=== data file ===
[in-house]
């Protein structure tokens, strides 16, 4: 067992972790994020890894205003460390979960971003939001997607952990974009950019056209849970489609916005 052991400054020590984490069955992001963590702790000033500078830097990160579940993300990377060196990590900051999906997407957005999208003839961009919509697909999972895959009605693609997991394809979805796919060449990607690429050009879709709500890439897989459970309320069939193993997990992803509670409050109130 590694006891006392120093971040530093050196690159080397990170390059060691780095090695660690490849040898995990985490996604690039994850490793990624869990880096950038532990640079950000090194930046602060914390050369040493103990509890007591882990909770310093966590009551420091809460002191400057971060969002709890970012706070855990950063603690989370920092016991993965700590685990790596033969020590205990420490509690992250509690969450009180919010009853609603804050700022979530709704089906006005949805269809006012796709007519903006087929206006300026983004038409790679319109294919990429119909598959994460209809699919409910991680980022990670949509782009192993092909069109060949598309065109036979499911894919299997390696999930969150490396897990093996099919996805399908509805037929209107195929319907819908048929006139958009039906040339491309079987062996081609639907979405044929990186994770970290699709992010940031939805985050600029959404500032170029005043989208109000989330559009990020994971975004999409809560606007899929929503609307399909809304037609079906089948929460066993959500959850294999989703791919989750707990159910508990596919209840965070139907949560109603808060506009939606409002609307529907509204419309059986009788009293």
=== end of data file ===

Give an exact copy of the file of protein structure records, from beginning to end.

[in-house]
């Protein structure tokens, strides 16, 4: 067992972790994020890894205003460390979960971003939001997607952990974009950019056209849970489609916005 052991400054020590984490069955992001963590702790000033500078830097990160579940993300990377060196990590900051999906997407957005999208003839961009919509697909999972895959009605693609997991394809979805796919060449990607690429050009879709709500890439897989459970309320069939193993997990992803509670409050109130 590694006891006392120093971040530093050196690159080397990170390059060691780095090695660690490849040898995990985490996604690039994850490793990624869990880096950038532990640079950000090194930046602060914390050369040493103990509890007591882990909770310093966590009551420091809460002191400057971060969002709890970012706070855990950063603690989370920092016991993965700590685990790596033969020590205990420490509690992250509690969450009180919010009853609603804050700022979530709704089906006005949805269809006012796709007519903006087929206006300026983004038409790679319109294919990429119909598959994460209809699919409910991680980022990670949509782009192993092909069109060949598309065109036979499911894919299997390696999930969150490396897990093996099919996805399908509805037929209107195929319907819908048929006139958009039906040339491309079987062996081609639907979405044929990186994770970290699709992010940031939805985050600029959404500032170029005043989208109000989330559009990020994971975004999409809560606007899929929503609307399909809304037609079906089948929460066993959500959850294999989703791919989750707990159910508990596919209840965070139907949560109603808060506009939606409002609307529907509204419309059986009788009293």